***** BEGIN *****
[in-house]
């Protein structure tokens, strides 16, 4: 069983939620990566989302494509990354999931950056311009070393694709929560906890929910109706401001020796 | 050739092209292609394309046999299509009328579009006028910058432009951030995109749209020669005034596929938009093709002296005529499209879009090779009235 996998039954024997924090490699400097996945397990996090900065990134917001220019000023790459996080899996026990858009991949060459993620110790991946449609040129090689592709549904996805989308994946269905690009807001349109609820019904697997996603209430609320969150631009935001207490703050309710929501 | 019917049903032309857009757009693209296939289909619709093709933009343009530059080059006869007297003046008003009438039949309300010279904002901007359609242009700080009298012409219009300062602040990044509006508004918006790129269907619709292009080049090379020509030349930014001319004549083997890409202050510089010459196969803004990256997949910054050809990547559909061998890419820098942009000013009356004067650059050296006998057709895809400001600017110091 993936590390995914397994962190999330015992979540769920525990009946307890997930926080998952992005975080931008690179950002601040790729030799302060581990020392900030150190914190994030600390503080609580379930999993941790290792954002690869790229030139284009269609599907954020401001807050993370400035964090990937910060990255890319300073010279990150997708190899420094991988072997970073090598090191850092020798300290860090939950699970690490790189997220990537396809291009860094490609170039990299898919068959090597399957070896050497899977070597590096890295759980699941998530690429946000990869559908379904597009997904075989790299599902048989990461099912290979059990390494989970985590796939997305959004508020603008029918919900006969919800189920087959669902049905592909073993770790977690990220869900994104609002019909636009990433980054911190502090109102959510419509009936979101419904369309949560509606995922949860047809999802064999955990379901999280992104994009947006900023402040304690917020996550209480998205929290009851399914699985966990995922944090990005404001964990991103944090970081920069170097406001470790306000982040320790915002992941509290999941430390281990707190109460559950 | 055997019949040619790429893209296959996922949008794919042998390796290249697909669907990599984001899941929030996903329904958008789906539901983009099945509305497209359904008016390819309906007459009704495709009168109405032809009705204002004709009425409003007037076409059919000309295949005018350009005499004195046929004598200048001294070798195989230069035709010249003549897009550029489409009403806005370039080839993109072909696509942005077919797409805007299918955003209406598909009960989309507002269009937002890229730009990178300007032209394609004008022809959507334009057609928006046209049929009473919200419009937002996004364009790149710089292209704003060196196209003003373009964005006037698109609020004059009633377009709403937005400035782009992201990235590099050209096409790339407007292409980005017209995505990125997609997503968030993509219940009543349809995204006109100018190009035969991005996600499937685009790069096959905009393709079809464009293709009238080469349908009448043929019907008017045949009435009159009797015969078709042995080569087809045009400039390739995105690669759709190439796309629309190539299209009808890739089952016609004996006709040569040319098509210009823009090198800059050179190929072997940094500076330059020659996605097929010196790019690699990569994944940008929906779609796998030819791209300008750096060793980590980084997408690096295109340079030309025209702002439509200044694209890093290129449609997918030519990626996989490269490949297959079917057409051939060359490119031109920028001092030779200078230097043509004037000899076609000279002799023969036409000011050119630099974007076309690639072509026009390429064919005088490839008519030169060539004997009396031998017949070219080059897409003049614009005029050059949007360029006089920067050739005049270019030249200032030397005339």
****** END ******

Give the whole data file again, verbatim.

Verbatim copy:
[in-house]
């Protein structure tokens, strides 16, 4: 069983939620990566989302494509990354999931950056311009070393694709929560906890929910109706401001020796 | 050739092209292609394309046999299509009328579009006028910058432009951030995109749209020669005034596929938009093709002296005529499209879009090779009235 996998039954024997924090490699400097996945397990996090900065990134917001220019000023790459996080899996026990858009991949060459993620110790991946449609040129090689592709549904996805989308994946269905690009807001349109609820019904697997996603209430609320969150631009935001207490703050309710929501 | 019917049903032309857009757009693209296939289909619709093709933009343009530059080059006869007297003046008003009438039949309300010279904002901007359609242009700080009298012409219009300062602040990044509006508004918006790129269907619709292009080049090379020509030349930014001319004549083997890409202050510089010459196969803004990256997949910054050809990547559909061998890419820098942009000013009356004067650059050296006998057709895809400001600017110091 993936590390995914397994962190999330015992979540769920525990009946307890997930926080998952992005975080931008690179950002601040790729030799302060581990020392900030150190914190994030600390503080609580379930999993941790290792954002690869790229030139284009269609599907954020401001807050993370400035964090990937910060990255890319300073010279990150997708190899420094991988072997970073090598090191850092020798300290860090939950699970690490790189997220990537396809291009860094490609170039990299898919068959090597399957070896050497899977070597590096890295759980699941998530690429946000990869559908379904597009997904075989790299599902048989990461099912290979059990390494989970985590796939997305959004508020603008029918919900006969919800189920087959669902049905592909073993770790977690990220869900994104609002019909636009990433980054911190502090109102959510419509009936979101419904369309949560509606995922949860047809999802064999955990379901999280992104994009947006900023402040304690917020996550209480998205929290009851399914699985966990995922944090990005404001964990991103944090970081920069170097406001470790306000982040320790915002992941509290999941430390281990707190109460559950 | 055997019949040619790429893209296959996922949008794919042998390796290249697909669907990599984001899941929030996903329904958008789906539901983009099945509305497209359904008016390819309906007459009704495709009168109405032809009705204002004709009425409003007037076409059919000309295949005018350009005499004195046929004598200048001294070798195989230069035709010249003549897009550029489409009403806005370039080839993109072909696509942005077919797409805007299918955003209406598909009960989309507002269009937002890229730009990178300007032209394609004008022809959507334009057609928006046209049929009473919200419009937002996004364009790149710089292209704003060196196209003003373009964005006037698109609020004059009633377009709403937005400035782009992201990235590099050209096409790339407007292409980005017209995505990125997609997503968030993509219940009543349809995204006109100018190009035969991005996600499937685009790069096959905009393709079809464009293709009238080469349908009448043929019907008017045949009435009159009797015969078709042995080569087809045009400039390739995105690669759709190439796309629309190539299209009808890739089952016609004996006709040569040319098509210009823009090198800059050179190929072997940094500076330059020659996605097929010196790019690699990569994944940008929906779609796998030819791209300008750096060793980590980084997408690096295109340079030309025209702002439509200044694209890093290129449609997918030519990626996989490269490949297959079917057409051939060359490119031109920028001092030779200078230097043509004037000899076609000279002799023969036409000011050119630099974007076309690639072509026009390429064919005088490839008519030169060539004997009396031998017949070219080059897409003049614009005029050059949007360029006089920067050739005049270019030249200032030397005339």